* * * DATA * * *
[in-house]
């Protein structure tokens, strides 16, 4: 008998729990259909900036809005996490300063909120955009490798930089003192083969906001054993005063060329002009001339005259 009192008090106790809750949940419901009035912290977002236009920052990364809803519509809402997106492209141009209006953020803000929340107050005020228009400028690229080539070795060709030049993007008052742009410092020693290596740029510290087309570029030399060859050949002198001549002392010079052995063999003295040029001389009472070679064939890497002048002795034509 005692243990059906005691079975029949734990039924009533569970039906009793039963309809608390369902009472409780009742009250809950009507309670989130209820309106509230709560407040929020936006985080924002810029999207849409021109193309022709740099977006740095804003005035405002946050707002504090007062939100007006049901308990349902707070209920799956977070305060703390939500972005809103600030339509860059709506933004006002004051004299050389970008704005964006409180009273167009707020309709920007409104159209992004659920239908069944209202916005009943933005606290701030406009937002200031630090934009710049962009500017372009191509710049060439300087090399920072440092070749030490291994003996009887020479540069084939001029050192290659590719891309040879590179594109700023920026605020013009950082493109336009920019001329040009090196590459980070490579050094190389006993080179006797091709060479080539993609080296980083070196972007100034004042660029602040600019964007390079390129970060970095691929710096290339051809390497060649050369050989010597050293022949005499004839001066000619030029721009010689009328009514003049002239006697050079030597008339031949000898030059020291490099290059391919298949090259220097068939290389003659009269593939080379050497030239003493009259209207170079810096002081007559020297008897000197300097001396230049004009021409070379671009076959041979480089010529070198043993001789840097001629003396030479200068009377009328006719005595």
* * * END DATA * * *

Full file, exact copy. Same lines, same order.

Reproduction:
[in-house]
């Protein structure tokens, strides 16, 4: 008998729990259909900036809005996490300063909120955009490798930089003192083969906001054993005063060329002009001339005259 009192008090106790809750949940419901009035912290977002236009920052990364809803519509809402997106492209141009209006953020803000929340107050005020228009400028690229080539070795060709030049993007008052742009410092020693290596740029510290087309570029030399060859050949002198001549002392010079052995063999003295040029001389009472070679064939890497002048002795034509 005692243990059906005691079975029949734990039924009533569970039906009793039963309809608390369902009472409780009742009250809950009507309670989130209820309106509230709560407040929020936006985080924002810029999207849409021109193309022709740099977006740095804003005035405002946050707002504090007062939100007006049901308990349902707070209920799956977070305060703390939500972005809103600030339509860059709506933004006002004051004299050389970008704005964006409180009273167009707020309709920007409104159209992004659920239908069944209202916005009943933005606290701030406009937002200031630090934009710049962009500017372009191509710049060439300087090399920072440092070749030490291994003996009887020479540069084939001029050192290659590719891309040879590179594109700023920026605020013009950082493109336009920019001329040009090196590459980070490579050094190389006993080179006797091709060479080539993609080296980083070196972007100034004042660029602040600019964007390079390129970060970095691929710096290339051809390497060649050369050989010597050293022949005499004839001066000619030029721009010689009328009514003049002239006697050079030597008339031949000898030059020291490099290059391919298949090259220097068939290389003659009269593939080379050497030239003493009259209207170079810096002081007559020297008897000197300097001396230049004009021409070379671009076959041979480089010529070198043993001789840097001629003396030479200068009377009328006719005595």